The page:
Jump to: navigation, search

Turn on the forehand

Turn on the forehand is a lateral movement in equestrian schooling that involves moving the horse's hindquarters around his front legs. Although a basic movement, it is and important training tool for both horse and rider.


Movement made by the horse

It involves the horse's inside fore marking time on the spot. The outside foreleg moves forward very slightly and the hind legs move in a semicircle around the inside foreleg. A clear walk rhythm and sequence should be maintained throughout. During the turn, the horse's forehand should be prevented from moving forwards, sideways or backwards. When first beginning to tech this movement, the horse bends in the direction away from the movement of the hindquarters (so he bends to the left if the hindquarters are being pushed to the right). When he advances, he may be asked to have a very slight flexion in the direction of movement.


Turn on the forehand can only be of good quality if the horse is on the bit while maintaining clear walk steps in the 'lead up' to the halt that precedes the turn. In the halt he must be attentive, as if anticipating the rider's next commands. The only exception to this rule is for corrective purposes or if the horse is ready for collection.

If the horse understands the leg-yield, a review of that movement can be helpful in reminding him to move away from leg pressure, before he begins the turn on the forehand.

In an indoor school, the rider should choose a suitable place to execute the turn that is clear obstructions and not too close to a wall, as this will influence will hinder the horse as he makes the turn.

How to perform the turn on the forehand

To ride a turn on the forehand, the rider should encourage a square halt by moving the horse leg-to-hand with proper riding aids, creating energy is with the legs and containing the energy with the hands. When asking for the turn on the forehand, the inside and outside aids switch in relation to the new direction of the bend.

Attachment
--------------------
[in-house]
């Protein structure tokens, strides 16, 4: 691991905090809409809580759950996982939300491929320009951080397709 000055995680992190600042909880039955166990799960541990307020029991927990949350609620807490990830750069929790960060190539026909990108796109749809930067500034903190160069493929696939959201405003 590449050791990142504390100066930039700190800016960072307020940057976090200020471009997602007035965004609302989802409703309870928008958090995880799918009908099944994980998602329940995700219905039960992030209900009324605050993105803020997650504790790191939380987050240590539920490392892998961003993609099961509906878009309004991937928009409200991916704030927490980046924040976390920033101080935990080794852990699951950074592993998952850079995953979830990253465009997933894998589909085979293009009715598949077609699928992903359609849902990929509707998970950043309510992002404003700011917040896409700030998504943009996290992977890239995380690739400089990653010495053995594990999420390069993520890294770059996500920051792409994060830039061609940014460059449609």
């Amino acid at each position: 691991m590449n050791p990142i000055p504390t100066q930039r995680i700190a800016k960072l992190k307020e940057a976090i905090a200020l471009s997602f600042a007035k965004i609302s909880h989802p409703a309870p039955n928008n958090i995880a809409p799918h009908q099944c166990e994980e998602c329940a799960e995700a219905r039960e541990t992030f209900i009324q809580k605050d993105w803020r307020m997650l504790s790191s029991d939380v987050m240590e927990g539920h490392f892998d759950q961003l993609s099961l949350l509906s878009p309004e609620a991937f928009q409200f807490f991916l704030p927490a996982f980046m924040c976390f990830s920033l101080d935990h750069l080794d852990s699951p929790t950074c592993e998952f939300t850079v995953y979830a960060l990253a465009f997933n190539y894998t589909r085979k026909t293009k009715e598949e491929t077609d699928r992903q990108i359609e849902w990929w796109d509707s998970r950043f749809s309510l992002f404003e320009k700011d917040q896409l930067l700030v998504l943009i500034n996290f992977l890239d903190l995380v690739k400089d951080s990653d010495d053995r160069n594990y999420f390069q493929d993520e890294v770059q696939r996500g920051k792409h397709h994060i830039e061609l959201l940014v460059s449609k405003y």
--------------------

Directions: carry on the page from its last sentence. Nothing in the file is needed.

If bending the horse in the direction of movement, the rider switches his weight to the inside (direction of the turn) seatbone and, may ask for slight flexion toward the direction of travel with his inside rein. The outside rein prevents any forward movement and helps maintain proper bend. The rider's inside leg comes back slightly behind the girth to encourage the horse's hind leg to cross over. The rider's outside leg should be on the girth, receiving and regulating each step. When the turn is complete, the horse should be ridden forward with impulsion. It is important for the rider to sit tall, with his balanced centered in the saddle.

The aids should be relaxed slightly after each step, before asking for another, to reward the horse.

Uses of the turn on the forehand

The movement can be beneficial to the horse, in that it improves form and encourages stretching and flexion of the inside hind leg. It teaches sideways movement from the rider's leg, introducing basic lateral concepts, from which more complicated lateral movements may be introduced, such as the half-pass. It also provides a good way of releasing stiffness and tension from the muscles.

For the rider, this exercise improves both coordination and application of the aids. It has practical use for helping the rider to open gates when trail riding or otherwise riding across rural lands.


Premier Equine Classifieds


Subscribe to our newsletter and keep abreast of the latest news, articles and information delivered directly to your inbox.

Did You Know?

Modern horse breeds developed in response to a need for "form to function", the necessity to develop certain physical characteristics in order to perform a certain type of work... More...

The Gypsy Cob was originally bred to be a wagon horse and pulled wagons or caravans known as Vardos; a type of covered wagon that people lived in... More...

Archaeological evidence indicates that the Arabian horse bloodline dates back 4,500 years. Throughout history, Arabian horses spread around the world by both war and trade.... More...

That the term "Sporthorse" is a term used to describe a type of horse rather than any particular breed... More...